We’re a group of passionate students dedicated to making the engineering experience at The University of Texas at Austin the best it can be. How do we do that? To put it simply, we host impactful events and advocate for our fellow students.
Our mission is to serve the Cockrell School of Engineering and beyond, enrich the academic experience of engineering students, and cultivate an engineering community.
Much of the work we do is driven by our Members At Large (MAL). Each MAL serves on one of our six committees: Academic Affairs, Engineering Activities, Marketing & Analytics, Publicity, Service, and the Society of First-Year Engineers. Each of these committees is led by two Directors. Overall, the organization is led by six Officers: the President, the Vice President of Executive Affairs, the Vice President of Relations, the Vice President of Finance, the Vice President of Membership, and the Vice President of Operations. Each Officer is supported by their Chairs: the Administrative Chair, the Diversity, Equity, & Inclusion Chair, the Alumni & External Socials Chair, the Corporate Chair, the Internal Socials Chair, the External Committees Chair, and the Merchandise Chair.
We also have Member Societies in SEC that represent other engineering organizations. Each Member Society has a Cockrell Relations Chair that serves as a bridge between the two organizations.
To learn more about our formal organizational structure, rules, and processes, check out our most updated Constitution.
Our purpose is to bring engineering students in contact with other students.”Charlie Anderson
In the 1950s, students at The University of Texas at Austin received a new engineering building, later named Taylor Hall for Thomas Taylor, the college’s founder and first dean. While the building was modern, there was no study lounge for students or, more importantly, a place to eat. The nearest dining facilities were at the Texas Union on the other side of campus. The trek was a lengthy and inconvenient one, so students often opted to bring food from home.
As the fall 1952 semester began, five engineering students – Charlie Anderson, Dick Bailey, Tommy Fairey, Jerry Garrett, and Charlie Mills – approached Professors Leonardt Kreisle and Carl Eckhardt with two proposals:
- The first was to establish a governing body for the engineers, one that would both represent the interests of students and bring the professional and honor societies under a single umbrella. The result was the founding of the Student Engineering Council (SEC), separately incorporated by the State of Texas. Charlie Anderson was selected as its first chair, and Kreisle and Eckhardt volunteered as faculty advisors.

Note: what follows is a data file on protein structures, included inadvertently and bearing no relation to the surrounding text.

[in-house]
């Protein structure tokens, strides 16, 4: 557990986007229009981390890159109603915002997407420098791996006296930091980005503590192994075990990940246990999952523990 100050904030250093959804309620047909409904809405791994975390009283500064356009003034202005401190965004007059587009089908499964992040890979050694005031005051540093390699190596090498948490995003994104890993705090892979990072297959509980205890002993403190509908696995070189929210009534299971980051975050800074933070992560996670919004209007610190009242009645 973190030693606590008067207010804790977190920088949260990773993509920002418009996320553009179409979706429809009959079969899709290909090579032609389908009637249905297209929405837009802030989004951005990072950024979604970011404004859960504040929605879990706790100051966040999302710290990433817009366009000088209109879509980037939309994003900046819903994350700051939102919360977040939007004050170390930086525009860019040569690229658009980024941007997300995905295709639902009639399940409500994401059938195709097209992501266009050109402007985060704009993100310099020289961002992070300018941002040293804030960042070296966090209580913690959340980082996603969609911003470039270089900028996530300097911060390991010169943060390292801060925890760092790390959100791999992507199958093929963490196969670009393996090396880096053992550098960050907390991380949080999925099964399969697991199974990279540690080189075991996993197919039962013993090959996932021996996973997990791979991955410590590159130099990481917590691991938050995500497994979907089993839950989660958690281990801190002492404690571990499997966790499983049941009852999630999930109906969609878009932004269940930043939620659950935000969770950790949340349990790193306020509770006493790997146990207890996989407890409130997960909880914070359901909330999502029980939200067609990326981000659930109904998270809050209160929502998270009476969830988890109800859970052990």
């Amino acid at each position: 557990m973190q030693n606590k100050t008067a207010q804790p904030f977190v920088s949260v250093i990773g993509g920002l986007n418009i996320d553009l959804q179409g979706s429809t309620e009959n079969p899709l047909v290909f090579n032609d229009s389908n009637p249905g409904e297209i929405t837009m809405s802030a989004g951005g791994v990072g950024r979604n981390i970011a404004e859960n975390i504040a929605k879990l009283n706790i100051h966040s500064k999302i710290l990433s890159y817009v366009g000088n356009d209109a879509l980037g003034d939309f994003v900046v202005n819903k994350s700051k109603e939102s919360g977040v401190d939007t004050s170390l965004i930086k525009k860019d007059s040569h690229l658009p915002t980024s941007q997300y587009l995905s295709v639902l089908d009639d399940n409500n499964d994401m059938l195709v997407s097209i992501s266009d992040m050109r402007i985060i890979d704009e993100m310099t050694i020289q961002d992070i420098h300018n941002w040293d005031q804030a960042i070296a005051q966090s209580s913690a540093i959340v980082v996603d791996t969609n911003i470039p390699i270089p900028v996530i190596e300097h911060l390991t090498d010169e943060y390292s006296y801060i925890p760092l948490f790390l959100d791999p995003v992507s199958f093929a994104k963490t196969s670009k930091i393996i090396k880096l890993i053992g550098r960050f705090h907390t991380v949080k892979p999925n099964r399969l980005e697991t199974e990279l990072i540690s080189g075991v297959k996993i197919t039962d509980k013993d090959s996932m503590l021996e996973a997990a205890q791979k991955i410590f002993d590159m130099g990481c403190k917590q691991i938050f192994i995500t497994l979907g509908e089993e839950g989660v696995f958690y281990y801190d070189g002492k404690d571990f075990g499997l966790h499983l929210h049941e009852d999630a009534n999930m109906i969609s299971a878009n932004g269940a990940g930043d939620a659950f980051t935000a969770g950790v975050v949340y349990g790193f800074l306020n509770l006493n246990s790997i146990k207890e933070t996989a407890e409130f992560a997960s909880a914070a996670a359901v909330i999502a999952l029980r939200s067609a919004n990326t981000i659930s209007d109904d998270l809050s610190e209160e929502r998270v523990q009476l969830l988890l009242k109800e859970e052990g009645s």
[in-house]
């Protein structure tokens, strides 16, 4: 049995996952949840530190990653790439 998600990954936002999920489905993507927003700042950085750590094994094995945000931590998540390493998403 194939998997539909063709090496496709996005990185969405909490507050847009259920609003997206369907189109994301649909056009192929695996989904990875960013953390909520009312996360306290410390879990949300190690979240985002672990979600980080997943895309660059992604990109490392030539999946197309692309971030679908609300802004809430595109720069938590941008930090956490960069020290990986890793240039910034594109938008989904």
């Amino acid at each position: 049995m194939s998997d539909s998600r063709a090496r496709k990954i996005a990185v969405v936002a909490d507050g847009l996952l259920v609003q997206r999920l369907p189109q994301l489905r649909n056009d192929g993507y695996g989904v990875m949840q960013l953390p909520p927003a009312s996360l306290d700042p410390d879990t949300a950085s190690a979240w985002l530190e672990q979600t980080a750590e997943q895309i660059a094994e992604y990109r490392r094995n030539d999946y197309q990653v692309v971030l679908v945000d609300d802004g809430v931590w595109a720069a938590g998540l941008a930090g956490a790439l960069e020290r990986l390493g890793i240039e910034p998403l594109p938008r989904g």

- The second was to create a study lounge and snack bar, which the SEC chose as its initial project.
The study lounge was not so easy, however. There simply wasn’t a means to shift or combine offices and classrooms to provide enough space, and there certainly weren’t funds for a separate facility. The SEC then offered a novel solution: why not create a basement underneath Taylor Hall?
University funding was not available and the estimated cost for the project was $48,000. Anderson suggested that the students provide the labor to excavate the basement, which would save $20,000, and that engineering alumni be asked to donate the construction cost.
Plans were drawn. Dubbed “Taylor’s T Room” in honor of the first dean, the basement would be 174 feet long by 43 feet wide, and dug to a depth of eight feet. It would include meeting spaces for student groups, a lounge and recreation area, and a small cafeteria managed by the University’s Housing and Food Service. The T Room would be available to the entire University community.
G-Day, or Groundbreaking Day, or, to some, “Gopher Day,” was slated for Thursday evening, December 11, 1952. Over 3,000 students and faculty dug from 7-10 PM over the course of years, removing almost 60,000 cubic feet of soil, rocks, and solid Austin chalk.
On Monday evening, May 13, 1957, nearly five years after its inception, Taylor’s T Room was formally dedicated.